In which war and peace both have a place in an affair.
Publisher: Various (I read the Penguin Classics edition)
First Published: 1878
Date Reviewed: 7th November 2015
Original language: Russian
Original title: Anna Karenina
Translated by: Pevear and Volokhonsky
Anna catches Vronsky’s eye whilst he is supposedly courting Kitty. The attraction is mutual and so they begin an affair to the sadness of both Kitty and Karenin, Anna’s husband. It may not be all doom and gloom for Kitty – she’d turned down a proposal from Levin due to Vronsky and Levin still wants her, but Anna’s life will be very different as there is more to consider than she wishes to think about.
Anna Karenina is a tome of a book that focuses on the lives of five main characters and several secondary ones. Whilst the climax may deal with the titular character she is not the be all, end all – that’s to say the book’s about far more than the one woman. At 800-odd pages, no matter the edition, it’s a slog sometimes, but a good book nonetheless.
You likely won’t be surprised to hear that Tolstoy is wordy. There are limits as to how much can be put down to translation and Tolstoy can drone on on occasion – compared to Dickens it’s nothing but it does make for lulls in the text. This is somewhat but not completely to do with the themes of the novel; Anna Karenina owes much to philosophy – economic, religious, political, social.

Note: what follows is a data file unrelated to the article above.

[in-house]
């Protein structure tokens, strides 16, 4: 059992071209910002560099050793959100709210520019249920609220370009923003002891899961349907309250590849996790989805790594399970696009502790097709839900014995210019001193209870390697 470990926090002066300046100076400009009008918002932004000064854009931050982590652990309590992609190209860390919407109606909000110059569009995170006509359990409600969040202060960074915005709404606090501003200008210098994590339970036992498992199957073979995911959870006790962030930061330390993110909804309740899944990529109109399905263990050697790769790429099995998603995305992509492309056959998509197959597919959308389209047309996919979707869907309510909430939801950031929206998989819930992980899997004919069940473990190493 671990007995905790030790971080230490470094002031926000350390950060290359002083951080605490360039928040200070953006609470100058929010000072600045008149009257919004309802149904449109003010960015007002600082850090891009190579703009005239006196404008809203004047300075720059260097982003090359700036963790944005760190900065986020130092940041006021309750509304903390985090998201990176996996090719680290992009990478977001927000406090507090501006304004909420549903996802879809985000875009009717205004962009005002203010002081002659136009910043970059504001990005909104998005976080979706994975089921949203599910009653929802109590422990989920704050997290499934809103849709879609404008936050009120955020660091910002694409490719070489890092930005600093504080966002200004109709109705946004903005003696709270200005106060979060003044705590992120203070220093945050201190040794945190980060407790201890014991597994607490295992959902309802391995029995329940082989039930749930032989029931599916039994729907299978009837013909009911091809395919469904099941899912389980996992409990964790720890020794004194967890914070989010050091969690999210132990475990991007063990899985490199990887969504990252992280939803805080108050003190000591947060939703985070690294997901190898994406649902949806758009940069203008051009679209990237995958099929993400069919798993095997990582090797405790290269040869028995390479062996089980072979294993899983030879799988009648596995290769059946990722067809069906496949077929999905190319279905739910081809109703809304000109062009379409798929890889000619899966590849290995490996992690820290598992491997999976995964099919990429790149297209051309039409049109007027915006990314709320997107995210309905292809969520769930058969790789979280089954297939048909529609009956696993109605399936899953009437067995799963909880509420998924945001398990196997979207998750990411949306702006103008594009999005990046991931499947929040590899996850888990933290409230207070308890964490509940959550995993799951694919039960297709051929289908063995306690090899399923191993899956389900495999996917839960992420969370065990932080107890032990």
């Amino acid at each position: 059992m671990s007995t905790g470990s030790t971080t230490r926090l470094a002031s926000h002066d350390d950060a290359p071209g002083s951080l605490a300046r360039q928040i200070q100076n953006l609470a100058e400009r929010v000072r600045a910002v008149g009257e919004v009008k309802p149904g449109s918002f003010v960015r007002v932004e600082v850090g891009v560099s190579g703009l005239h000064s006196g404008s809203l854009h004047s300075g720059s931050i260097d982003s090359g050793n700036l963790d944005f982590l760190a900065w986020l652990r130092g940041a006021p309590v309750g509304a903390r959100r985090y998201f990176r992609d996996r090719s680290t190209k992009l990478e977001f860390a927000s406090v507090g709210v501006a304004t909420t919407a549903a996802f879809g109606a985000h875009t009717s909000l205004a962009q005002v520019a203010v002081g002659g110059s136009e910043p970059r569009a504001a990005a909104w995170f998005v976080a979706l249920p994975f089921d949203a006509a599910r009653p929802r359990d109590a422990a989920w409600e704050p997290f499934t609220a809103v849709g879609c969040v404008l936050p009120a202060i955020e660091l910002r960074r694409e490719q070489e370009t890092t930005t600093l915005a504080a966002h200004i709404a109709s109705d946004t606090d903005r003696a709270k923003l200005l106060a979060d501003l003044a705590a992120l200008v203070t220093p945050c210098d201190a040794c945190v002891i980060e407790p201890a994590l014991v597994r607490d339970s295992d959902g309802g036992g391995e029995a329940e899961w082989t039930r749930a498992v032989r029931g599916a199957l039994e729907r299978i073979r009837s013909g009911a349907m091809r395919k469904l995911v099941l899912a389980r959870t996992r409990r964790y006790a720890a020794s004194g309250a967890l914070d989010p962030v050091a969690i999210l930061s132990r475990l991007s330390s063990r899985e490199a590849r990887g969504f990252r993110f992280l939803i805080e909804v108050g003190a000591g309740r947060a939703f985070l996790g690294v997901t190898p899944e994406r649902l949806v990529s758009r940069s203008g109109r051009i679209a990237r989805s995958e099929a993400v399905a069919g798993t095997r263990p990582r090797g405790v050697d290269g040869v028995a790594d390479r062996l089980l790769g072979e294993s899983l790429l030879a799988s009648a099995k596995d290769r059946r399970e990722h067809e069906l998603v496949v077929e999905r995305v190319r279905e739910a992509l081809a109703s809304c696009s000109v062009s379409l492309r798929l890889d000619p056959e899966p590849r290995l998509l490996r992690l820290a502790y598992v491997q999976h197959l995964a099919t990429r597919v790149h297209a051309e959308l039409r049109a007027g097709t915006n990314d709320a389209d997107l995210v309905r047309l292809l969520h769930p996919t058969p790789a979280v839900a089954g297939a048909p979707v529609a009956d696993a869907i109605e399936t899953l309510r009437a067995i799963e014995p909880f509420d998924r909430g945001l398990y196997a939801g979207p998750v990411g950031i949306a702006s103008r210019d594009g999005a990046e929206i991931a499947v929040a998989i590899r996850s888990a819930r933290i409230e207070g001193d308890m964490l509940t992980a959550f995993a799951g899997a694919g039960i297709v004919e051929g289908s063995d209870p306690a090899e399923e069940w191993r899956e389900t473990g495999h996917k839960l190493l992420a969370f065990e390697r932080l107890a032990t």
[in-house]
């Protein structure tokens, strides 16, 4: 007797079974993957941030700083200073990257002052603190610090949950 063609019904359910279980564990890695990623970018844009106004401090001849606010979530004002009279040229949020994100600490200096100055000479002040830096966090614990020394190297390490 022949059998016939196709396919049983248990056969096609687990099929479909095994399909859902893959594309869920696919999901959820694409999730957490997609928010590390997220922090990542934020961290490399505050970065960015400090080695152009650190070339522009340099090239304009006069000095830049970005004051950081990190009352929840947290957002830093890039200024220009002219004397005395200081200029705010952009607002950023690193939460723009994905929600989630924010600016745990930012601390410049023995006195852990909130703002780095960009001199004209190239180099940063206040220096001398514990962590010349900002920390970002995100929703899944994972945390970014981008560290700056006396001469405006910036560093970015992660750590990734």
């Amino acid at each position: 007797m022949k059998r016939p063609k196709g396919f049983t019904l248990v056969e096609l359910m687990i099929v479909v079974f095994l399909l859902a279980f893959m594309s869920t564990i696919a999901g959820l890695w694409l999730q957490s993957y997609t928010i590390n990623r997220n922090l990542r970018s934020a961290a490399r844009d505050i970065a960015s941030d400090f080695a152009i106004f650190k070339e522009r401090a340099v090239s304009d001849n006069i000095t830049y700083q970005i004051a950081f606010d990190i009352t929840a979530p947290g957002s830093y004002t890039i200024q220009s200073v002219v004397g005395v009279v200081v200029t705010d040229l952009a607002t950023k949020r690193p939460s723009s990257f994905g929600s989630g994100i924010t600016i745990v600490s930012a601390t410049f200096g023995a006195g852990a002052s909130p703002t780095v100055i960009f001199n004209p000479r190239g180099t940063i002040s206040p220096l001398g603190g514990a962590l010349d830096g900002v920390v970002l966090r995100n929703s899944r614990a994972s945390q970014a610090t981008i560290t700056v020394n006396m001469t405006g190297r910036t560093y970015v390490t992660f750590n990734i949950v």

This philosophy is explored through the character of Levin who in part represents the author himself. The narrative of Levin and Kitty’s courtship is comparable to that of Tolstoy and his wife, Sofia, and beyond that much of Levin’s thinking is based on Tolstoy’s own. This is surely why there is so much non-Anna in the book and knowing that it relates to Tolstoy can make it far more interesting than it would be by itself.
Whether because the author flipped back and forth himself or because he just wanted to explore the ideas (the likelihood is of Tolstoy flipping) there is a lot about Levin’s thinking that is objective. Tolstoy sends Levin’s thoughts flying in one direction before pulling him back the other way, not on every subject but a vast many. Of course he comes to particular conclusions in the end that may or may not fit the reader but he gives ample time to other viewpoints beyond his own. He appropriates lifestyles and thoughts whilst Levin figures out what he wants – and he aims to be respectful even if it doesn’t end up that way. Besides this consideration of one character, Tolstoy provides counterparts in Levin’s friends and family. Levin’s story isn’t exactly thrilling; it is the inactive (as opposed to physical action, extroversion) musing that balances out Anna and Vronsky’s social life.